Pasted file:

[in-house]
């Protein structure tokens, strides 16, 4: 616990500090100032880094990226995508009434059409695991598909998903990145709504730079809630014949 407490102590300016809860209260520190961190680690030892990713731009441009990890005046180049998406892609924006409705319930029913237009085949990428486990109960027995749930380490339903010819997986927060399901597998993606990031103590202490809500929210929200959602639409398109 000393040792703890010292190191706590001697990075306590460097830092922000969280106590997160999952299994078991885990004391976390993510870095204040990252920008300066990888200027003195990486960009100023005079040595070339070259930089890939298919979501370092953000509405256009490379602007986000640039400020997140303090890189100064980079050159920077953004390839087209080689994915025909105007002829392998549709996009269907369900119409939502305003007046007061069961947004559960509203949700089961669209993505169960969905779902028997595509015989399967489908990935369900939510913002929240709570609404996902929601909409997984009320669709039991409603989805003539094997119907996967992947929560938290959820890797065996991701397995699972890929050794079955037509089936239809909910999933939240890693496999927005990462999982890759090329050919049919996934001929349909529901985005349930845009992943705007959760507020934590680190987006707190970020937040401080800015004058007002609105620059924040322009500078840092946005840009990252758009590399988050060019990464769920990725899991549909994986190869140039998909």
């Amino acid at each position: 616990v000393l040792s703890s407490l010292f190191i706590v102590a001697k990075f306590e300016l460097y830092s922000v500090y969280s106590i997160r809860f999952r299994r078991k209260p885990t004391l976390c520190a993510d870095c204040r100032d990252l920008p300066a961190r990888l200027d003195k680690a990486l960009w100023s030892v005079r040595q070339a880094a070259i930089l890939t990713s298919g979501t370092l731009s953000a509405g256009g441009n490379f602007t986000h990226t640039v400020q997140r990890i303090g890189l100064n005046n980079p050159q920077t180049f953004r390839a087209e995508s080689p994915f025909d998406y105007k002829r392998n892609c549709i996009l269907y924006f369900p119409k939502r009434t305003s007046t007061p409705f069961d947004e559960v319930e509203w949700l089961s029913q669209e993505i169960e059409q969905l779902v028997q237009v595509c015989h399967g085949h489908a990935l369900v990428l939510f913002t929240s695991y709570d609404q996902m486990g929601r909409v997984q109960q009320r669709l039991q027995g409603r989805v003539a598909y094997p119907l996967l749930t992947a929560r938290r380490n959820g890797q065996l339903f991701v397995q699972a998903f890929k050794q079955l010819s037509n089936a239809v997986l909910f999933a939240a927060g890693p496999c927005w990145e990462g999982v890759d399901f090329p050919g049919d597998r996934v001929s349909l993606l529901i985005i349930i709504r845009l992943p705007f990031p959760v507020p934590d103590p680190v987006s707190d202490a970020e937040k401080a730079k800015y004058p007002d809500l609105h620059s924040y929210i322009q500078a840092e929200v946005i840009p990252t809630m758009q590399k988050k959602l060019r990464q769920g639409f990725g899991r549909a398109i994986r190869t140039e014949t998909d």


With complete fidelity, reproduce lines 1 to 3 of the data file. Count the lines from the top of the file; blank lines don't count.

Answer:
[in-house]
């Protein structure tokens, strides 16, 4: 616990500090100032880094990226995508009434059409695991598909998903990145709504730079809630014949 407490102590300016809860209260520190961190680690030892990713731009441009990890005046180049998406892609924006409705319930029913237009085949990428486990109960027995749930380490339903010819997986927060399901597998993606990031103590202490809500929210929200959602639409398109 000393040792703890010292190191706590001697990075306590460097830092922000969280106590997160999952299994078991885990004391976390993510870095204040990252920008300066990888200027003195990486960009100023005079040595070339070259930089890939298919979501370092953000509405256009490379602007986000640039400020997140303090890189100064980079050159920077953004390839087209080689994915025909105007002829392998549709996009269907369900119409939502305003007046007061069961947004559960509203949700089961669209993505169960969905779902028997595509015989399967489908990935369900939510913002929240709570609404996902929601909409997984009320669709039991409603989805003539094997119907996967992947929560938290959820890797065996991701397995699972890929050794079955037509089936239809909910999933939240890693496999927005990462999982890759090329050919049919996934001929349909529901985005349930845009992943705007959760507020934590680190987006707190970020937040401080800015004058007002609105620059924040322009500078840092946005840009990252758009590399988050060019990464769920990725899991549909994986190869140039998909």
């Amino acid at each position: 616990v000393l040792s703890s407490l010292f190191i706590v102590a001697k990075f306590e300016l460097y830092s922000v500090y969280s106590i997160r809860f999952r299994r078991k209260p885990t004391l976390c520190a993510d870095c204040r100032d990252l920008p300066a961190r990888l200027d003195k680690a990486l960009w100023s030892v005079r040595q070339a880094a070259i930089l890939t990713s298919g979501t370092l731009s953000a509405g256009g441009n490379f602007t986000h990226t640039v400020q997140r990890i303090g890189l100064n005046n980079p050159q920077t180049f953004r390839a087209e995508s080689p994915f025909d998406y105007k002829r392998n892609c549709i996009l269907y924006f369900p119409k939502r009434t305003s007046t007061p409705f069961d947004e559960v319930e509203w949700l089961s029913q669209e993505i169960e059409q969905l779902v028997q237009v595509c015989h399967g085949h489908a990935l369900v990428l939510f913002t929240s695991y709570d609404q996902m486990g929601r909409v997984q109960q009320r669709l039991q027995g409603r989805v003539a598909y094997p119907l996967l749930t992947a929560r938290r380490n959820g890797q065996l339903f991701v397995q699972a998903f890929k050794q079955l010819s037509n089936a239809v997986l909910f999933a939240a927060g890693p496999c927005w990145e990462g999982v890759d399901f090329p050919g049919d597998r996934v001929s349909l993606l529901i985005i349930i709504r845009l992943p705007f990031p959760v507020p934590d103590p680190v987006s707190d202490a970020e937040k401080a730079k800015y004058p007002d809500l609105h620059s924040y929210i322009q500078a840092e929200v946005i840009p990252t809630m758009q590399k988050k959602l060019r990464q769920g639409f990725g899991r549909a398109i994986r190869t140039e014949t998909d």